In either scheme shown in FIG. 1 or FIG. 2, the adsorption system dampens variations in inlet fluorochemical concentration, while increasing the fluorochemical concentration with little loss of the fluorochemical. The membrane alone can not dampen inlet variations in fluorochemical concentration unless the target outlet fluorochemical concentration from the membrane system is near 100 percent. However, attempting to reach near 100 percent fluorochemical concentration with a membrane system alone may result in too much loss of fluorochemicals to the vent.

Concentrating the fluorochemicals to a very high concentration with adsorption alone may be inefficient and costly, thus both schemes of the invention utilize membrane stages that can serve as efficient, cost-effective means of greatly enhancing the fluorochemical concentration with a minimum of pressure loss since the fluorochemicals remain in the high-pressure retentate stream.

In view of the fact that the stream exiting the adsorber during the adsorption cycle is essentially all diluent, the process of FIG. 2 has the further advantage of recovering all of the fluorochemicals, since all of the fluorochemicals in the permeate from the membrane stage(s) are recycled to the adsorber,

For the user, factors such as equipment cost and relative cost of the membrane and adsorption systems, as well as the desired amount of the fluorochemical recovery, will determine which of the two processes should be chosen for a particular application.

With regard to FIG. 3, a comparison of a stream of 0.6% carbon tetrafluoride, 1.4% hexafluoroethane and the balance nitrogen at 70° F. in comparison to a comparable stream at 120° F. is graphed in relation to the percent hexafluoroethane recovery (C2 F6 in retentate/C2 F6 in feed) against the percent of nitrogen rejection (N2 in permeate/N2 in feed). This is in the context of a polysulfone membrane. The recovery of hexafluoroethane for a given rejection of nitrogen by the membrane at increased temperature is uniformly superior to the recovery for the same rejection at lower temperatures. The enhanced flux rate is set forth in greater detail with regard to Table 1 below.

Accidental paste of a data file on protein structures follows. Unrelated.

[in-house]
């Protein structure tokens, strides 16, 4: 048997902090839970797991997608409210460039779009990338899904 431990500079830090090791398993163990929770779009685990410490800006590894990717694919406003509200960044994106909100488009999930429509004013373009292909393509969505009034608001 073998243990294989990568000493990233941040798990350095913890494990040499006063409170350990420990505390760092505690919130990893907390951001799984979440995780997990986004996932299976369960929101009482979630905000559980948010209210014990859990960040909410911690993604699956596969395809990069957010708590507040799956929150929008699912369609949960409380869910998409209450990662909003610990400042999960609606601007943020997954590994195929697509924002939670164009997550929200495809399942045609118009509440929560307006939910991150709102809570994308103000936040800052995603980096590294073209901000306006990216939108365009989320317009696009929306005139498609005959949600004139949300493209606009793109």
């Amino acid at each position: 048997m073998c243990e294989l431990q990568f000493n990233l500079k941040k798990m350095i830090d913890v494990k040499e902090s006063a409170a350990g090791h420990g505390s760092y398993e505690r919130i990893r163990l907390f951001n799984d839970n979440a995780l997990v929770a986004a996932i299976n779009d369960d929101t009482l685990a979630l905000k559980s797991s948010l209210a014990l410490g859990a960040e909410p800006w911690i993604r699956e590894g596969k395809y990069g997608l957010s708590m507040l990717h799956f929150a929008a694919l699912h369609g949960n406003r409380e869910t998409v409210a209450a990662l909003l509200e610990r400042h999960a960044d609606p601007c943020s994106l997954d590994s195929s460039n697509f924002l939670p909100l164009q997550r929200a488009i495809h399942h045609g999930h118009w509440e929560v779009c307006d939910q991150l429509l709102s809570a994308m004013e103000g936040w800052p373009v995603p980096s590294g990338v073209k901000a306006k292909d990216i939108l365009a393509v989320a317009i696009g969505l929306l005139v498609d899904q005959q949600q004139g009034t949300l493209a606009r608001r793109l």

TABLE 1______________________________________Polysulfone         N2 /C2 /F6                              N2 /C2 /F6P/L* 70°F.         selectivity                   P/L* 120°F.                              selectivity______________________________________N2  3.2 × 10-6             27        7.9 × 10-6                                53C2 F6  1.2 × 10-7                       1.5 × 10-7______________________________________ *P/L is permeability divided by membrane thickness in units of scc/(cm2  · sec · cm Hg)

The present invention has also been evaluated with regard to the unexpected property of elevated temperature membrane separation of fluorochemicals from inert gases by using an ethyl cellulose membrane as depicted in Fig.4. Again a graph of hexafluoroethane percent recovery versus percent nitrogen rejection is illustrated with regard to a stream comprising 0.75% nitrogen trifluoride, 0.35% hexafluoroethane, 0.04% sulfur hexafluoride and the balance of nitrogen at 70 and 130° F., as well as a stream containing 0.6% carbon tetrafluoride, 1.4% hexafluoroethane and the balance of nitrogen both at 70° F. and 130° F. In each instance the similar phenomena holds true, that the selectivity for the diluent gas increases with the flux rate for the diluent gas at the higher or more elevated temperature. The increased flux rate again is further illustrated by reference to Table 2 for ethyl cellulose membranes set forth below.

              TABLE 2______________________________________Ethyl Cellulose         N2 /C2 F6                              N2 /C2 /F6P/L* 70° F.         selectivity                   P/L* 1300F selectivity______________________________________N2  3.7 × 10-5             7.6       7.5 × 10-5                                20C2 F6  4.9 × 10-6                       3.7 ×10-6______________________________________ *P/L is permeability divided by membrane thickness in units of scc/(cm2  · sec · cm Hg)